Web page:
Congratulations Jon Riedel!

November 6th, 2012 | Posted by in Institute News

North Cascades Institute heartily congratulates our friend Dr. Jon Riedel of North Cascades National Park. Last week, National Park Service Pacific West Regional Director Chris Lehnertz  announced the 2012  Awards for Natural Resource Management and Riedel, based in Sedro-Woolley, was rightly recognized. Here’s the official statement on Jon’s award, followed by some appreciations written by staff and students of the Institute who have worked with Jon in the field over the years…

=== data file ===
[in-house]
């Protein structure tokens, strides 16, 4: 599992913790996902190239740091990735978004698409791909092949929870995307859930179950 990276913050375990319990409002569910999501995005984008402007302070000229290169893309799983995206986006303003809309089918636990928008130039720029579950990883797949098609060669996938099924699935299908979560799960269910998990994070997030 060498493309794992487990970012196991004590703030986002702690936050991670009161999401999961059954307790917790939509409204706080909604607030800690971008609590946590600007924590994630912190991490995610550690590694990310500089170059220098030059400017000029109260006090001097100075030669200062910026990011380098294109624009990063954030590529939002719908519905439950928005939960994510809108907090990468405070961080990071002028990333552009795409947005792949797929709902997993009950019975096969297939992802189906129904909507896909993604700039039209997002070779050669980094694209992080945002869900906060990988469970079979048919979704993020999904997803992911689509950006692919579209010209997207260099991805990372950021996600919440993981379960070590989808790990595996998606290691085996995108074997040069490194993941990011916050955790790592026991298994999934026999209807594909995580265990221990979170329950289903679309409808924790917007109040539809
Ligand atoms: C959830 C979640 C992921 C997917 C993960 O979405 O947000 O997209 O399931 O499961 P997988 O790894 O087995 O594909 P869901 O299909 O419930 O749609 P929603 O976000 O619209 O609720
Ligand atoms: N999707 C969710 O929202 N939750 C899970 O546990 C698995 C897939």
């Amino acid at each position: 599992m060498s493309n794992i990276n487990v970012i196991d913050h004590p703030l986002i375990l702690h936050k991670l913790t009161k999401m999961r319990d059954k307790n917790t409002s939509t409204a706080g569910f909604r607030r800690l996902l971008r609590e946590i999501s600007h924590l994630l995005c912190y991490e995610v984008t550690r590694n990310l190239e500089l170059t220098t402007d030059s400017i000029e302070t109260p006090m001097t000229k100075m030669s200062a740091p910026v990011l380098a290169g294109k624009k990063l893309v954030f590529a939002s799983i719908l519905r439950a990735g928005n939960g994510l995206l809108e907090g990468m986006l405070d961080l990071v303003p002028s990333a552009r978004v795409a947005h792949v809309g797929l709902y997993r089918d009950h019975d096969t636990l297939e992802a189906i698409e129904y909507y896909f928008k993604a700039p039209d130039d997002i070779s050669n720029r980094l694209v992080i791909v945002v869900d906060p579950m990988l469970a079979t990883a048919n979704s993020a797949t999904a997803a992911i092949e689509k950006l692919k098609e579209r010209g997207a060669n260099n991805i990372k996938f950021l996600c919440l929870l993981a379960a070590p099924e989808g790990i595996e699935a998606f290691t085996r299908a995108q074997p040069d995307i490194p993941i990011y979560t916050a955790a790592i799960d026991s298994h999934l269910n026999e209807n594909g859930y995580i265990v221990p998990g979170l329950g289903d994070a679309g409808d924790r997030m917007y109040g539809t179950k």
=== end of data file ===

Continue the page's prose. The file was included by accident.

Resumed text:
Dr. Jon Riedel, North Cascades National Park geologist, has been recognized for three significant accomplishments. First, he led the team that, over the course of four years, developed the Stehekin River Corridor Implementation Plan and Environmental Impact Statement. This comprehensive planning effort uses the best available science to protect natural and cultural resources, support the private community of Stehekin, and establish sustainable administrative facilities – all while continuing to provide high-quality recreational experiences for the public. Second, he developed the landmark North Cascades Glacier Monitoring Program. This program, which is in its 20th year, has set the standard for glacier monitoring in the National Park Service and is at the forefront of understanding the impacts of climate change on the North Cascades ecosystem. Third, he has passionately served as a teacher and mentor. He uses his extensive professional knowledge to serve as an informative and entertaining instructor for youth and adults. He also inspires youth to consider science-based careers through his work with the North Cascades Institute, including the nationally renowned Cascades Climate Challenge.